17.What discoveries did you have during the first three months on campus?

2013-07-09

This interview is with Ms.A in the first grade of the Department of Civil and Environmental Engineering in the Faculty of Engineering. 
Her super cute smile is very impressive.  She is the very fresh freshman who just graduated from high school last March. Then… you must be a teenager!  (〃ω〃) Wow
I’m so curious what recent teenagers are doing, thinking etc…
Let’s start the interview into the unknown world!

 

Q: It’s nice to meet you.  Are you from Yamanashi prefecture?

A: Hello, nice to meet you, too.  I’m feeling nervous… (Oh no, me too!)   I came from Shizuoka prefecture which is next to Yamanashi.  I live in an apartment near the campus and walk to school.  My impression of Yamanashi is… hmmm… I wish that trains would come more often (lol)

  

Q: Thank you for taking time for this interview out of your busy schedule!
I heard that your schedule was very tight.  Busy with a part-time job or something?

 A: I’m going to a driving school right now.  It’s still less than a month and I don’t even have a tentative license yet (as of June 13).  I’m doing my best but driving is more difficult than I thought.  I often drive over a curb when making a turn.  But I enjoy the practice!

Besides that, I belong to a few different clubs.  I have a lot to do every day.

 

 

Q:  You are enjoying everything!  How do you like it so far?  Is it similar to what you imagined before?

 A: Honestly speaking, it is totally different from the campus life I used to imagine in high school. (What was your image like?)  I thought I would have more free time for part-time job and playing… but in fact, I spend much more time on studying.  My class timetable is full almost every day and after the classes, more self-study for exams.  In addition, the club activities, the driving school… Now I know that university students are hard workers (lol)

 

Q:  Ha ha ( ´艸`) So you once again realized that the university is a place to study although you already knew that. How is it different from high school??

 A:  Of course, I came to university to study so I want to do my best. In high school, I could deal with almost everything once I had read a textbook.  But in university, you have to set a higher standard.  I often hit a wall when solving problems.  Unlike high school, you need to understand textbook level topics perfectly otherwise you cannot apply them to problems. 

Also, there are different types of instructions to solve problems.
Let’s say, you have to solve a mathematical problem.  Even if you know another method to solve it, you are often required to use a particular method such as the Maclaurin expansion, the l’Hospital’s Rule and whatever depending on each problem.  To cope with such problems, you have to have mastered those rules well enough to apply it to each case.  It’s really hard… (tears) (Say it again?  Tropical something??  I’m not a science person at all and cannot even catch the name of those rules  ( ノω-、) (tears)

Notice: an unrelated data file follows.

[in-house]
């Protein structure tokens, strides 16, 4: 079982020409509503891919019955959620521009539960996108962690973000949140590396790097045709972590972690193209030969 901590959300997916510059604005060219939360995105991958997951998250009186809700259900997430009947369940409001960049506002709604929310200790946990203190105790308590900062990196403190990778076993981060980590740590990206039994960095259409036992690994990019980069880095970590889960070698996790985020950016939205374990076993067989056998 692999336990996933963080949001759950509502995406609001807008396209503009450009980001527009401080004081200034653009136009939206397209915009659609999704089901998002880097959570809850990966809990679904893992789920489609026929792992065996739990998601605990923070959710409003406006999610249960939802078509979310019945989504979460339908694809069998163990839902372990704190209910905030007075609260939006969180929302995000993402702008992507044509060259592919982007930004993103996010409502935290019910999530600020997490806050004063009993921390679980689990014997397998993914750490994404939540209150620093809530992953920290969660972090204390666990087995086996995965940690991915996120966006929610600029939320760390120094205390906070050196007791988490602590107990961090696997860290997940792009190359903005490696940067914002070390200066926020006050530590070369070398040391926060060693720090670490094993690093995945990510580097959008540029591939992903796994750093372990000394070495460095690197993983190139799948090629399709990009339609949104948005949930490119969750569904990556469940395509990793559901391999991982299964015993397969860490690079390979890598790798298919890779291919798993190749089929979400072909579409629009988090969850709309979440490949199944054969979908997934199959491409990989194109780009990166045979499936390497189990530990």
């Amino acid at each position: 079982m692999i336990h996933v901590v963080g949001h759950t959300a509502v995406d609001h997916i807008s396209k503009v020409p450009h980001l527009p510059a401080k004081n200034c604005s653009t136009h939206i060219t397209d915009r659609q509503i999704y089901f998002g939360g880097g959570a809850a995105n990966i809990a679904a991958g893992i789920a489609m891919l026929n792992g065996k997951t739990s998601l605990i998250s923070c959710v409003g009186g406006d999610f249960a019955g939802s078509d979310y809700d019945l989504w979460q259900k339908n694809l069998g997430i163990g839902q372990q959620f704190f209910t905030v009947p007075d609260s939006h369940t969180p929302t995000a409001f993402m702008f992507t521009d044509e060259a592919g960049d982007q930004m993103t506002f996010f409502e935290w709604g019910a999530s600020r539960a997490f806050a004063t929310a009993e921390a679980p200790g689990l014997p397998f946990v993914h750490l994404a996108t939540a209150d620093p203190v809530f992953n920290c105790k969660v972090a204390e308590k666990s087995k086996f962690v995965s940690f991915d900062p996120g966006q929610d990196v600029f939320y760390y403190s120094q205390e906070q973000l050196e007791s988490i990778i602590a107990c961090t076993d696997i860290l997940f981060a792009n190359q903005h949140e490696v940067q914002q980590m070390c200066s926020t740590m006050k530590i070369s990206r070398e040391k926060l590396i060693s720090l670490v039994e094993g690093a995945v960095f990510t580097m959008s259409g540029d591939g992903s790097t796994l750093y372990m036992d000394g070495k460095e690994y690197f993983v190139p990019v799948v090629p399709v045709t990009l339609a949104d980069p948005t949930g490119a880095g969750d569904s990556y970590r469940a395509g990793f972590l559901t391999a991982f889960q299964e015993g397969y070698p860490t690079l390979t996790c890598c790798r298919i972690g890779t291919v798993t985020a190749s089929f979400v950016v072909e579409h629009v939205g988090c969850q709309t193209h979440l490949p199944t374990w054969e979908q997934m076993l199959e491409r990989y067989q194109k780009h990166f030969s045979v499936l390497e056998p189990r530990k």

I study a lot every day!

 

Q: I guess, for many women, “civil engineering” is often associated with “heavy physical work.”  Is that true?

 A: Civil engineering covers various fields.  Landscape planning, transportation planning, and their economic impact are examples of those various fields.  Civil engineering study also includes water quality and environment conservation and environment-conscious energy consumption.

 

I’m interested in environment conservation and want to study environmentally-friendly energy.  So, that typical masculine image cannot be applied to everything in civil engineering.  There are many women who are playing active roles.

 

Q: Is it mostly inherited ability to be good at science or humanity?  Or does it depend on how you grew up?  Otherwise, are there any other special factors? 

A: Hmmm…  I don’t know (lol)  I guess some people have science-oriented brains^^
Thinking about myself, my parents majored in science and so did my elder sister.  Also, my grandfather used to teach biology and chemistry at high school and he often taught me science, too.  Science was always around me and I just came along the way in front of me.  My grandfather once taught me how to cut out only the veins of a leaf.  It’s a fun memory.

 Talking about something special, I had an independent research and presentation homework in science class in the 9th grade.  That happened to be the same time as a bread called “Euglena Bread” was on sale for a limited period of time. (Euglena… Do you mean real euglena?? (・∀・;)) Yes, real euglena!  I was also surprised at first and got interested in it very much.  So I chose euglena and started my research for presentation.
I understood that euglena is a microorganism that consists of various kinds of nutrient.

 

They can grow up only with sunlight, CO2 and water.  Moreover, euglena’s body has fat and we can generate  fuel for a jet plane from that kind of fat extract. Σ(Д゚;/)/…Oh my god!
I was so surprised to know the real power of euglena.  They can grow in a poor environment and  produce material for fuel.  How can you imagine that from what they look like? Maybe since then, my interest was shifting to the direction of science unknowingly.

 

 

We are truely surprised at what she talked about Civil engineering fields and even euglena’s real power!
We would like to ask her about her plan, a summer event for junior high and high school, in summer vacation for next eddition.

Stay tuned!